As a film music fan, the personal highlight of any year’s Oscar race is the music categories – Best Original Song and Best Original Score. Here’s a breakdown of this year’s nominees, including who is likely to go home with a statue, and who missed out on potential Oscar glory.
Nominations for Best Original Song:
‘Be Alive’ (DIXSON/Beyoncé Knowles-Carter, King Richard)
‘Dos Oruguitas’ (Lin-Manuel Miranda, Encanto)
‘Down To Joy’ (Van Morrison, Belfast)
‘No Time To Die’ (Billie Eilish/Finneas O’Connell, No Time To Die)
‘Somehow You Do’ (Diane Warren, Four Good Days)
The moment I first heard the theme to No Time To Die, I thought that it was destined for an Oscar. Now the shortlist is out, and I haven’t changed my opinion – I think it’s the odds-on favourite to take home the statue. It’s a genuinely good song that reflects its film and franchise well, from the mournful piano to the swelling strings to the discordant brass, but it also boasts some extra flourishes that will push it over the line. Bond themes have recently done well at the Oscars, with Adele’s ‘Skyfall’ and Sam Smith’s dreadful ‘Writing’s On The Wall’ both taking the title. And awarding Eilish would help the Academy in its aim of appealing to a younger audience (though it wouldn’t go quite as far as nominating No Way Home, the only film anyone saw in cinemas last year).
Although Belfast is likely to leave the ceremony with several awards, don’t expect Best Original Song to be among them.
Upsets are possible, and if one occurs, it will likely come thanks to ‘Be Alive’ or ‘Dos Oruguitas’. The Academy is desperate to make Lin-Manuel Miranda an EGOT, and they may reward ‘Dos Oruguitas’, a touching Spanish-language guitar song that comes in one of Encanto’s most heartbreaking sequences. The language barrier may hurt the song’s chances, but it will likely be hit by the fact that another of the film’s songs has taken a life of its own – ‘We Don’t Talk About Bruno’ is the film’s breakout tune, but Disney didn’t even submit it. In her first Oscar nomination, Beyoncé may be in with a shout with the stirring ‘Be Alive’, boasting a thumping drum arrangement under the singer’s soaring vocals.
I think these three are the only songs with any real shot at taking home the Oscar. Warren is an Academy favourite, with ‘Somehow You Do’ her 13th nomination in this category, but the film flew under the radar and there’s no real buzz for it. Although Belfast is likely to leave the ceremony with several awards, don’t expect Best Original Song to be among them. The voters will likely shower the love elsewhere, especially as Van Morrison’s Covid comments have proven very controversial.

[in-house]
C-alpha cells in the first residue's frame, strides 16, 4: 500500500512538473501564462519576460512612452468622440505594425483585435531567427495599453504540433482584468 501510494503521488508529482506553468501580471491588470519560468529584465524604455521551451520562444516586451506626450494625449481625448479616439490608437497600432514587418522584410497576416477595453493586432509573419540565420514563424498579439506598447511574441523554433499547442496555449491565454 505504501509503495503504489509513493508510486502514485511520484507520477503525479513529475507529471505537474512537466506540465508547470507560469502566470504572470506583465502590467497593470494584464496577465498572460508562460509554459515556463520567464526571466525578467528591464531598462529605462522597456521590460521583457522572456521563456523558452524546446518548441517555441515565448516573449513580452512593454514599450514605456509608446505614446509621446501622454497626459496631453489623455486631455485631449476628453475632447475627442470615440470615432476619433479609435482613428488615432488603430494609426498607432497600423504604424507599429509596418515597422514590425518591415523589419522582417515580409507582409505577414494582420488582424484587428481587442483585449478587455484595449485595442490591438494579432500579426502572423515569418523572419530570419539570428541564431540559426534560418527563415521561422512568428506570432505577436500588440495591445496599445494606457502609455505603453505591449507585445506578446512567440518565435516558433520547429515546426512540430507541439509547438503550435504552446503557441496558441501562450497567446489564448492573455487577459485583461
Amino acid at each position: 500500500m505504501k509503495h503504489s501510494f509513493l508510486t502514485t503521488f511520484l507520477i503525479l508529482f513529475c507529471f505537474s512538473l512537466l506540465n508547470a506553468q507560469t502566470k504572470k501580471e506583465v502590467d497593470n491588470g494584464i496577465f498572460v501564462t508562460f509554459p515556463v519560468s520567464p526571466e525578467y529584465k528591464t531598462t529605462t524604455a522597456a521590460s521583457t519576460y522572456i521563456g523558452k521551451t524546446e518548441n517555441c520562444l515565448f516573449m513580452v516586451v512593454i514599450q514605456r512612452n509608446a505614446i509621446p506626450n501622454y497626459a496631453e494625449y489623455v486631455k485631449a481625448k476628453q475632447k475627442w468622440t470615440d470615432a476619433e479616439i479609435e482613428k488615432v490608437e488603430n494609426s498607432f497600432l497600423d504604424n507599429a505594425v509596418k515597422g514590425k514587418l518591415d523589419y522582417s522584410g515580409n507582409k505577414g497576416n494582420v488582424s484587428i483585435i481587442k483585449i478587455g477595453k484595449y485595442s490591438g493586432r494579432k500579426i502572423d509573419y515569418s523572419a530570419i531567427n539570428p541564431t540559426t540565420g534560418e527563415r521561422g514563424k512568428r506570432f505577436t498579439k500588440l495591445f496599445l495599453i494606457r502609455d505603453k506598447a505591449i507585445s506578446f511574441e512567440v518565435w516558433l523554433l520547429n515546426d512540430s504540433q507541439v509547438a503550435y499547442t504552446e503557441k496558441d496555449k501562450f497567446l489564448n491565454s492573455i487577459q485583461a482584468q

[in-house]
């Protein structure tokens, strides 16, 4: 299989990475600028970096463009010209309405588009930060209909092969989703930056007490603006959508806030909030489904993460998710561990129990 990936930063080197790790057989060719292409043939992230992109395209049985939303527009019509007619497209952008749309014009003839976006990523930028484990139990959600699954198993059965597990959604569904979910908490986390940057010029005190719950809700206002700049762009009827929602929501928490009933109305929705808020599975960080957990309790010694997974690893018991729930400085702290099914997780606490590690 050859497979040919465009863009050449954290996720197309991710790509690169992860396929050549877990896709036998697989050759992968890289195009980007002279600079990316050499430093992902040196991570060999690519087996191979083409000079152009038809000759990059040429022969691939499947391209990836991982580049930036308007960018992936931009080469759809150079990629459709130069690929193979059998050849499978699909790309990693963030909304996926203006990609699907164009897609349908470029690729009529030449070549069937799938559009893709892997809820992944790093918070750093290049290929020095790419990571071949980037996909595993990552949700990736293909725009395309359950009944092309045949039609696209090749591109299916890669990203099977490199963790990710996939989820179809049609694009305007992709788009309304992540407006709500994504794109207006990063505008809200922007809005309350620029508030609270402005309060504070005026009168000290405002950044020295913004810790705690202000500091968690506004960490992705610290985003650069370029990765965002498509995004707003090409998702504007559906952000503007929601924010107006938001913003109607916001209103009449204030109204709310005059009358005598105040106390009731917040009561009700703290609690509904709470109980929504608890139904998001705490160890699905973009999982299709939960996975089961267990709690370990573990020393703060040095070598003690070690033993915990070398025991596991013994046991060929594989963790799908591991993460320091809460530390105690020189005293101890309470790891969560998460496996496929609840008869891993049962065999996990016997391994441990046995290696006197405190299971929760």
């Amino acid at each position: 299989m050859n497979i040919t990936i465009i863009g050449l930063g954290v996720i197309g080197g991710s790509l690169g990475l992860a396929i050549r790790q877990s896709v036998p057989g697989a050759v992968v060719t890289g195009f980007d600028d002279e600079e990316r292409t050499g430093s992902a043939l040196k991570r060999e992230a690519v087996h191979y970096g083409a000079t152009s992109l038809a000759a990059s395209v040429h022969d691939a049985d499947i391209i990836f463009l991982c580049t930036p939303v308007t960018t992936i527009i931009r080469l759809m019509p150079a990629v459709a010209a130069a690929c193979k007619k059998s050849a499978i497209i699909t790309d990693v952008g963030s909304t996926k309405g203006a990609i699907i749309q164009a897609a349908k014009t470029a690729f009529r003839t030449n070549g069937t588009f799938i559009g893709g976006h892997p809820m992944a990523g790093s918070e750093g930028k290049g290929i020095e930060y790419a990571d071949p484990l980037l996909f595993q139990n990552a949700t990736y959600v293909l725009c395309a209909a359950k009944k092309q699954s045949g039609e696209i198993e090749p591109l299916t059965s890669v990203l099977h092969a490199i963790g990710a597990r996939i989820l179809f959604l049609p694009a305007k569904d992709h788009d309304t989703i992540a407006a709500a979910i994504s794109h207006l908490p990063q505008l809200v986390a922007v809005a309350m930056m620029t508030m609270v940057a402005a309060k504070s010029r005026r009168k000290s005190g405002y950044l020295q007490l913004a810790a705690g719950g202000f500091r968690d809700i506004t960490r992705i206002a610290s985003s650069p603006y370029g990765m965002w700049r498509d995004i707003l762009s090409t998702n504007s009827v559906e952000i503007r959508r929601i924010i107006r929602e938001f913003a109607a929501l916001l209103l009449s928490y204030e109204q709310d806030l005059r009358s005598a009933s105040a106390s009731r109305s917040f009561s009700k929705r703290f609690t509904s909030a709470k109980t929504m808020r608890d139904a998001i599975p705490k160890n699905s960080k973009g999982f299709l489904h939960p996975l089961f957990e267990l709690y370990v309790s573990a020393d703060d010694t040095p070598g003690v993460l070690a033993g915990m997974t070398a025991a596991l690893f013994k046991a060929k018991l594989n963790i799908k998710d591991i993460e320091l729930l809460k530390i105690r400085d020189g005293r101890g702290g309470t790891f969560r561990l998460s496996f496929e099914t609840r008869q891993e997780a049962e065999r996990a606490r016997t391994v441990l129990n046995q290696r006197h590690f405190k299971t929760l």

Snubs: It doesn’t feel like a snub, per se, but as the Academy showed a surprising amount of recognition to Don’t Look Up, it’s a little unexpected that the film’s ‘Just Look Up’ didn’t make the shortlist. It’s a cheesy power ballad that brings together Ariana Grande and Kid Cudi, and it was a left-field choice that could have made the list on another day.
Best Original Score
Don’t Look Up (Nicholas Britell)
Dune (Hans Zimmer)
Encanto (Germaine Franco)
Parallel Mothers (Alberto Iglesias)
The Power of the Dog (Jonny Greenwood)
This is a good shortlist, with five exciting scores that complement their films. As naff as Don’t Look Up is, the music is quite good – scoring satire and comedy can be a hard task, but Britell does a great job, mixing jazz motifs with traditional orchestral sounds and unconventional instruments (you’ll hear a banjo and toy piano, among others). Franco combines a sweeping orchestra with Colombian sounds, using instruments like the gaita and the marimba de chonta to follow individual characters, as well as composing themes for Mirabel, la casita and the magic. These instruments and the Latin rhythms carry the score, and then some. In his fourth Oscar nomination, Iglesias employs a string-heavy score that touches on a mix of genres and manages to be thrilling and intimate in equal measure.
However, I do think there is a clear likely winner in the pack, and that’s Jonny Greenwood.
Of these five, I would normally put Zimmer in with the best chance. His Dune score is one of his most experimental, employing synths and electronic sounds in novel ways, and combining them with layered vocals and electrifying strings. Zimmer (with his 11th nomination) successfully transports the listener to a completely alien world, shunning traditional orchestral ideas of sci-fi to try something new and completely landing it. This is a score that is not shy on bombast and quiet ominousness in equal measure – there’s a definite epic quality to Dune that would usually make this a shoo-in.
However, I do think there is a clear likely winner in the pack, and that’s Jonny Greenwood. The Radiohead guitar has become an exciting name in film scoring in recent years, picking up an Oscar nomination in 2018 for his score for Phantom Thread. This is a different kind of score, often foregoing identifiable themes in favour of creating an atmosphere, and he does that incredibly – this is a score of textures, dark and often discordant. It employs detuned pianos, atonal brass and the cello, developing a unique soundscape that reflects this film. I’m not saying it’s an easy listen, but a good score is representative of and enhances its film – for that reason, I think the Academy will recognise The Power of the Dog.
Snubs: I think this is a strong score shortlist, and it’s hard to feel that anyone missed out. In the run-up to nominations, there was talk of potential double nominations for Zimmer (with No Time To Die) and/or Greenwood (for Spencer), but I don’t think they’ll feel particularly hard done by here.